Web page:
National Geographic WILD’s Wild Mississippi

by Rebecca on February 9, 2012

in Animal Videos,Pet Talk

Three-Part Miniseries Wild Mississippi Premieres Sunday February 12, 2012 at 8pm

The filming of this miniseries is breathtaking. The arial views of the landscape as well as the close-ups of the water and animal life along the Mississippi kept me enthralled. The background music both soothes and excites as you marvel at the Mississipi’s capacity to nurture and destroy. As well as focusing on the beautiful scenery, the miniseries highlights how different animals from the glorious bald eagle to the adorable squirrels and otters manage to survive. The episodes kept me rapt as I awwed over the baby animals’ antics and sighed over the death of others.

 

 

Wild Mississippi: Deep Freeze

Sunday, February 12, at 8 p.m. ET/PT

Nat Geo WILD travels to the starting point of the mighty Mississippi River — Lake Itasca in Minnesota, where the 2,350-mile journey to the Gulf of Mexico begins.  Harsh cannot begin to describe the winter in this region, where temperatures reach 33° below zero.  Survival strategies are as numerous as the creatures that live here, such as beavers, bobcats and gray wolves.  We’ll capture migrating bald eagles as they prepare for the bitter cold and watch a pack of wolves hunt for deer and porcupine, beavers feverishly work to make dens, and the vole, a creature similar to a mouse, create tunnels beneath the snow to scavenge for food.  It is truly a test of survival of the fittest in this freezing cold wilderness.

Wild Mississippi: Raging Waters

Sunday, February 12, at 9 p.m. ET/PT

It’s been no ordinary winter.  The Mississippi River reached extreme low temperatures, causing an unprecedented deep freeze.  Now, spring is in bloom, with all the snow and ice from across the watershed melting, triggering a massive flood of biblical proportions.  We’ll see how the inhabitants adjust and fight to survive.  In the north, the floodwaters bring a new quest for life.  Carnivores use high waters to find meals, while a pair of bald eagles patrol the skies snagging small prey flushed out of the riverside.  Coyotes also reap the rewards of the flood by preying on rodents and other small evacuees.  Spring not only brings a new hunt for food, but babies also begin to make their debut, including wood ducklings that endure a 30-foot jump to find sanctuary in the high tide.  Life is beginning to come back along the river as the weather heats up and brings a fresh start.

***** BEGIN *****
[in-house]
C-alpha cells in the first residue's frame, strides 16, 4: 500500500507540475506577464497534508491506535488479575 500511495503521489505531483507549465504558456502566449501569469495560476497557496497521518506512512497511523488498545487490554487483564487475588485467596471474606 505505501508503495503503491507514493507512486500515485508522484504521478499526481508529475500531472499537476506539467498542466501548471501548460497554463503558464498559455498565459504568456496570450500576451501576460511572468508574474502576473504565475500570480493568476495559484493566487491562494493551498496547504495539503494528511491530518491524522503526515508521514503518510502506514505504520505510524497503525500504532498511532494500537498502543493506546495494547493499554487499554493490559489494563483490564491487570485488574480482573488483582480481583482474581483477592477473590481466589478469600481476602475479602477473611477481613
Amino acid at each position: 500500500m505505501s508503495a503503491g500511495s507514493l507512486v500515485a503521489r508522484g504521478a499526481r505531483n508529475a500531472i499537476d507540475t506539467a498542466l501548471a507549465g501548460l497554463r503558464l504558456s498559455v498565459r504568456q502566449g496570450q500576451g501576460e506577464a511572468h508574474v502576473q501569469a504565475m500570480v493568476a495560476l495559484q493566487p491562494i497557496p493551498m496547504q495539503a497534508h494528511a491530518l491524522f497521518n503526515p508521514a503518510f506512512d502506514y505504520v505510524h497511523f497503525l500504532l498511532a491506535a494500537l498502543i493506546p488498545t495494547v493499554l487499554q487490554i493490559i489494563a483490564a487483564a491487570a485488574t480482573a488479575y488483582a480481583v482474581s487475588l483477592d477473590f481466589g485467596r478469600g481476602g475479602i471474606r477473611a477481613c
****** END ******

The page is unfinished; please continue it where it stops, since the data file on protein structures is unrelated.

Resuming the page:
Wild Mississippi: Delta Blues

Sunday, February 12, at 10 p.m. ET/PT

Our romance with the Mississippi River heats up as we head south.  The river joins with an even more flooded Ohio River to form a union of destruction that challenges man and wildlife.  The water rises at a rate of two inches every hour.  Those creatures that can flee, do as fast as they can.  Trying to make a last-minute dash to safety, some wild hogs can’t make it out.  Wide waters force turtles to look beyond their normal sandy nesting grounds for places to lay their eggs, which become vulnerable to predators.  Pelicans flock to the swarming fish and work together to round up dinner.  And, by night, bats swoop in to collect moths, using their tails like a catcher’s mitt to scoop up their prey.  Not only animals, but people are also forced from their homes as the Mississippi River expands to more than 25 miles wide.  The beautiful and dangerous Mississippi River is both a life giver and a life taker.

 

Wild Mississippi is produced by Red Rock Films for National Geographic Channels.  For Red Rock Films, executive producer is Brian Armstrong.  For Nat Geo WILD, executive producer is Jenny Apostol, and executive in charge of production is Geoff Daniels.

 

For more information, visit www.natgeowild.com


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